From Fourth International, Vol.11 No.6, November-December 1950, pp.176-182.
Transcribed & marked up by Einde O’ Callaghan for the Encyclopaedia of Trotskyism On-Line (ETOL).
Walter Reuther, president since 1946 of the powerful and strategically placed CIO United Automobile Workers, is generally regarded as the most “up-and-coming” of the new generation of labor leaders who began their rise with the CIO. Of all who rose to prominence and leadership in the UAW’s early days – including some of not inconsiderable talents – not one has survived save Reuther. Homer Martin, Wyndham Mortimer, R.J. Thomas, George Addes, Richard Frankensteen and many others were forced out or dropped by the wayside. Reuther alone stayed on top. Today, he holds almost undisputed control of this key union in the CIO.
“Smart” and “shrewd” are adjectives frequently applied to Reuther. But for all his adroitness and cunning, he is by no means the “master of his fate” He has been shaped by powerful social forces, pressures and conflicts, particularly as these have affected and been reflected in the development of the UAW.
To understand Reuther’s aims, methods, role in the labor movement and the direction in which he is traveling, it is essential to understand the kind of union in which he grew up and on whose mighty shoulders he now stands. For whatever is “unique” about Reuther is due, in the main, to the fact that he has come out of what has been, and in some respects remains, a unique union.
The UAW has been described most frequently as “dynamic.” Until the past few years, this adjective was fully justified and even today, as a “settled” union with a hardening bureaucratic crust, the UAW still retains the sources of its dynamic character.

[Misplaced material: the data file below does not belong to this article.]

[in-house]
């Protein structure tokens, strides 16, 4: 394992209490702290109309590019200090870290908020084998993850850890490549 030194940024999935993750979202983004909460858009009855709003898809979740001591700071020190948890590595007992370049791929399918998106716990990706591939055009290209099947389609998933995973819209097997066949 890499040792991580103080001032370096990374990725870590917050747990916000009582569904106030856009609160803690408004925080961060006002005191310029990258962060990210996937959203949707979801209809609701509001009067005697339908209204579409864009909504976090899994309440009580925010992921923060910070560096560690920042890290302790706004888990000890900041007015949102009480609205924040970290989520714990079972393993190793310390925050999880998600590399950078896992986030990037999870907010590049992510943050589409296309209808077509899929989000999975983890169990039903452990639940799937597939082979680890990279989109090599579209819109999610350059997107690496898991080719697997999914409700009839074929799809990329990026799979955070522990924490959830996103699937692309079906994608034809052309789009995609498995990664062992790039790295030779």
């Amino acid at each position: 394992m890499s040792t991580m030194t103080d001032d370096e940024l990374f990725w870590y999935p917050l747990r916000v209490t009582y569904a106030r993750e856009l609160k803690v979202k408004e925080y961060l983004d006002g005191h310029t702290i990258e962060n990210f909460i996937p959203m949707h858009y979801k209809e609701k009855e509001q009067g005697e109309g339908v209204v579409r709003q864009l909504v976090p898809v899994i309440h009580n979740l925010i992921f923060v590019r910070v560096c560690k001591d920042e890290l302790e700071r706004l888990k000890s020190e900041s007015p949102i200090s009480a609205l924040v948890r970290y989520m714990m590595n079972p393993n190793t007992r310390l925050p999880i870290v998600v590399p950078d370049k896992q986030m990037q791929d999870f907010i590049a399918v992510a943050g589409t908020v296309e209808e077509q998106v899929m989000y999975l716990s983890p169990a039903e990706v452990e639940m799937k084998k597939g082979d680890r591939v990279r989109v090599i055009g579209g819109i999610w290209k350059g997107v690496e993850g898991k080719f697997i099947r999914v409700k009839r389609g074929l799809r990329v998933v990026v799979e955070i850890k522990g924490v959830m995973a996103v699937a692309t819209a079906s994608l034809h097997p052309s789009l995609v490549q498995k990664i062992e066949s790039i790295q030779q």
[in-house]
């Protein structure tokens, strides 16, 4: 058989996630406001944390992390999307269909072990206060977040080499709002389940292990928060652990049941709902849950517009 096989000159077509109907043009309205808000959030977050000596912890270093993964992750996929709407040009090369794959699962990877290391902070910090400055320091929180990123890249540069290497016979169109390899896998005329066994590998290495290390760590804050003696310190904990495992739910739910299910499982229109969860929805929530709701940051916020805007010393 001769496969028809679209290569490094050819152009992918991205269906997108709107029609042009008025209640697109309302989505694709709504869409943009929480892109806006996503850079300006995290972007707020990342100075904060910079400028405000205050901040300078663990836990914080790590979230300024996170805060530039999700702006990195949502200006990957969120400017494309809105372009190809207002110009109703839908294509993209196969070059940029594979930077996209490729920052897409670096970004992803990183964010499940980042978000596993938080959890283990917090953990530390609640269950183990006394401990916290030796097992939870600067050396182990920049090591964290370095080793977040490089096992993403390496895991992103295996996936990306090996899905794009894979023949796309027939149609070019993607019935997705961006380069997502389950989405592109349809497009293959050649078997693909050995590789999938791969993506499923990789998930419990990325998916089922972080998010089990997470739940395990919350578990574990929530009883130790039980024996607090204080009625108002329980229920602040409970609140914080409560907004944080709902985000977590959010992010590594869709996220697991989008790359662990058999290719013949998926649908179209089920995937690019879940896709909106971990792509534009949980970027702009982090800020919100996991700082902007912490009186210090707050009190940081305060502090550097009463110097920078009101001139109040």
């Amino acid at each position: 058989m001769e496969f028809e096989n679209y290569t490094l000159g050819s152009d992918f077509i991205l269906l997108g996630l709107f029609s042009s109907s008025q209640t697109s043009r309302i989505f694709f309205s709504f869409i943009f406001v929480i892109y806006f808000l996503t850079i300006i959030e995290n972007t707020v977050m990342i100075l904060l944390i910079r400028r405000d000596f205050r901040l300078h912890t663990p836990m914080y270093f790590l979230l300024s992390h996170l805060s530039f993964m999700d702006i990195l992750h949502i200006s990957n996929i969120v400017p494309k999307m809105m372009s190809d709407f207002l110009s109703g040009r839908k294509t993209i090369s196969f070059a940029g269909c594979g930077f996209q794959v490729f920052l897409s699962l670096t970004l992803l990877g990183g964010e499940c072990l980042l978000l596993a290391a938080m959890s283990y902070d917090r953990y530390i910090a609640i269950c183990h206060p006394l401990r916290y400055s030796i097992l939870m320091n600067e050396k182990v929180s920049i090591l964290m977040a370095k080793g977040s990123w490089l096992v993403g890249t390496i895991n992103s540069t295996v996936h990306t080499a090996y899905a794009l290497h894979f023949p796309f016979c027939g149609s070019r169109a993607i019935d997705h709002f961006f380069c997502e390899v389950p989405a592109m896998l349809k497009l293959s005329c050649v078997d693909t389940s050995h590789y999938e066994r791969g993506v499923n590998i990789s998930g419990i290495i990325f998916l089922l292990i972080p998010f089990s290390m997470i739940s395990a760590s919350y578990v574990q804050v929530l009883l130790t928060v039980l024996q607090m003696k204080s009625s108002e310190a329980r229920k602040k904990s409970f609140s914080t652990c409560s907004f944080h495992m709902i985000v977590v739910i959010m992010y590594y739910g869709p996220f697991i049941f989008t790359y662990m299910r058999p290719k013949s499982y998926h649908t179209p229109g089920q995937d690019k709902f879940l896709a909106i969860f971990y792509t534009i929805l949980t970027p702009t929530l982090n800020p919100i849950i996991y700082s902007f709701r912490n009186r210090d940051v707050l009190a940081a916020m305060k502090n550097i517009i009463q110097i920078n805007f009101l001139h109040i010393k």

In its rise the UAW exemplified the spontaneous rank-and-file character of that titanic upsurge of industrial labor in the Thirties which built the CIO. The auto union’s militancy became a by-word. If the auto workers did not invent the sit-down strike, they nevertheless perfected it and their use of it in the 1936-37 General Motors strike inspired its spread into a national phenomenon. They developed the famous “flying squadrons,” those mobile shock troops of the picket lines which have become permanent institutions in many UAW locals.
This “dynamism” of the UAW was due not to fighting qualities exceptional to auto workers, but rather to the exceptional factors in the origin and traditions of the UAW. Its unique development was a direct reflection of its internal democracy, which permitted the workers’ native militancy to find expression and allowed their initiative to flower.
The independence of the membership, their insistence on “running the show,” revealed itself from the start when they fought the AFL bureaucracy’s attempts to impose outside leadership upon them. Without exception, the auto workers’ leadership has been raised from their own ranks. For most of its history, UAW conventions saw stormy revolts against any moves to strengthen the bureaucratic powers of the top leaders against the ranks.